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Big Sugar’s Burning Problem

Investigating how regulators have allowed the sugar industry to burn crops at the expense of poor communities of color in Florida’s heartland.

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The Smoke Comes Every Year. Sugar Companies Say the Air Is Safe.

To harvest more than half of America’s cane sugar, billion-dollar companies set fire to fields, a money-saving practice that’s being banned by other countries. Some residents say they struggle to breathe, so we started tracking air quality.

Other Entries

“They Deserve to Be Safe”: Candidates Call on Florida to Investigate the Health Effects of Sugar Cane Burning

Voters in Florida's biggest sugar-cane-growing region will soon select their likely representative in Congress. Some candidates are calling on officials to further research industry practices after a Palm Beach Post/ProPublica investigation.

“A Complete Failure of the State”: Authorities Didn’t Heed Researchers’ Calls to Study Health Effects of Burning Sugar Cane

Health officials in Florida’s sugar belt failed to act on recommendations to study the health impact of cane burning, despite decades of internal research and complaints from residents.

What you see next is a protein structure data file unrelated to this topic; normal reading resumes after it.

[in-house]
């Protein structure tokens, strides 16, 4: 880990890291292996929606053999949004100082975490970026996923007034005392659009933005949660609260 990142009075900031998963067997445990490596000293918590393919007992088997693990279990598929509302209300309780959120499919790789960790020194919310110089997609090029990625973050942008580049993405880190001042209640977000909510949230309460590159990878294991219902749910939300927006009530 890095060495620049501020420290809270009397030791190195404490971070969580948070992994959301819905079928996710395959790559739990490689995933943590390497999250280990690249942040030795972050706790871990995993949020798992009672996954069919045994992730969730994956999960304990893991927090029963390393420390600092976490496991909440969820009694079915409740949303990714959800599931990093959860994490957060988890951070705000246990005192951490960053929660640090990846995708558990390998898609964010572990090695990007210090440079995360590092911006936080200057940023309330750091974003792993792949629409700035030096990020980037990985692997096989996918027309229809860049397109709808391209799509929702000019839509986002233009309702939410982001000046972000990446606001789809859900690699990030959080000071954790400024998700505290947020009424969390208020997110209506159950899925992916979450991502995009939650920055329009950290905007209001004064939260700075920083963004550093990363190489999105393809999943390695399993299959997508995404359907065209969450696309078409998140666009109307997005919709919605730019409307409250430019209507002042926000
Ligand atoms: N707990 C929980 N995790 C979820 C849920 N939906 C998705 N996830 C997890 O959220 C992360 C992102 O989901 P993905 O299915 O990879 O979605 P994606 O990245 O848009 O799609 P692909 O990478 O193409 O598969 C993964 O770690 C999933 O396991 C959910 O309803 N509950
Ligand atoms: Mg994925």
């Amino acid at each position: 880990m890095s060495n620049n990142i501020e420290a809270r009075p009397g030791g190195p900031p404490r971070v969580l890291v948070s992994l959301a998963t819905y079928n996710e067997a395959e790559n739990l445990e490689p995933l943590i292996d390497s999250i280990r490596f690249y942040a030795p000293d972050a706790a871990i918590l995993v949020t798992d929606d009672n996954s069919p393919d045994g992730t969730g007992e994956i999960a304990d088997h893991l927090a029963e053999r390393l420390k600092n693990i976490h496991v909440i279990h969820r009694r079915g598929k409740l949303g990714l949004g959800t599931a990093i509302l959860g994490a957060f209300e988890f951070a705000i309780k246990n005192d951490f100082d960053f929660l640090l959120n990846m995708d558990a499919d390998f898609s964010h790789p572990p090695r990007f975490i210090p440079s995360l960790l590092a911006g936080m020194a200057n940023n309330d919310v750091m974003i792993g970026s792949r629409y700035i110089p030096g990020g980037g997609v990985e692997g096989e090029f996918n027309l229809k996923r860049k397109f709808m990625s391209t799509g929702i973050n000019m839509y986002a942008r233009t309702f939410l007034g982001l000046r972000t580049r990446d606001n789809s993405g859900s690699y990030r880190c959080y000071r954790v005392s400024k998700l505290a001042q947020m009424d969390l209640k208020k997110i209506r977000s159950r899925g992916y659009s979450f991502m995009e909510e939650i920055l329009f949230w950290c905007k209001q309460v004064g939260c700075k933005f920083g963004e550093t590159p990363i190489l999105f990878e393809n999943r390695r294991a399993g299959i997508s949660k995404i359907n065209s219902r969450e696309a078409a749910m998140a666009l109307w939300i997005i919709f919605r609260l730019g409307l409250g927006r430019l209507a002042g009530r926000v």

We Reported on Pollution From Sugar Cane Burning. Now Federal Lawmakers Want the EPA to Take Action.

Citing a Palm Beach Post/ProPublica report on the burning of cane fields, leading members of Congress have called for the EPA to investigate air monitoring in Florida and to change national pollution standards.

Hay humo todos los años. Las compañías azucareras dicen que el aire es saludable.

Para cosechar más de la mitad de la caña de azúcar de Estados Unidos, empresas multimillonarias prenden fuego a los cañaverales, una práctica para ahorrar dinero que está prohibida por otros países. Algunos residentes dicen que les cuesta respirar, así que comenzamos a estudiar la calidad del aire.

Testing the Air to Tell a Story: How We Investigated Air Pollution Near Florida’s Sugar Fields

A look at the community engagement and citizen data-collection that made our major investigation in the Florida Glades come to life.

Sugar Companies Said Our Investigation Is Flawed and Biased. Let’s Dive Into Why That’s Not the Case.

ProPublica and The Palm Beach Post published an investigation into the air quality in Florida’s heartland, where more than half the country’s cane sugar is harvested, often by burning the fields. Sugar companies challenged our reporting. We respond.

“They’re Trying to Make It So We Walk Away”: It’s About to Get Harder to File Lawsuits Saying Sugar Harvesters Poisoned the Air

Some residents in a rural farming community say sugar harvesting is poisoning the air. The Florida Legislature just passed a bill that would make it harder to sue.

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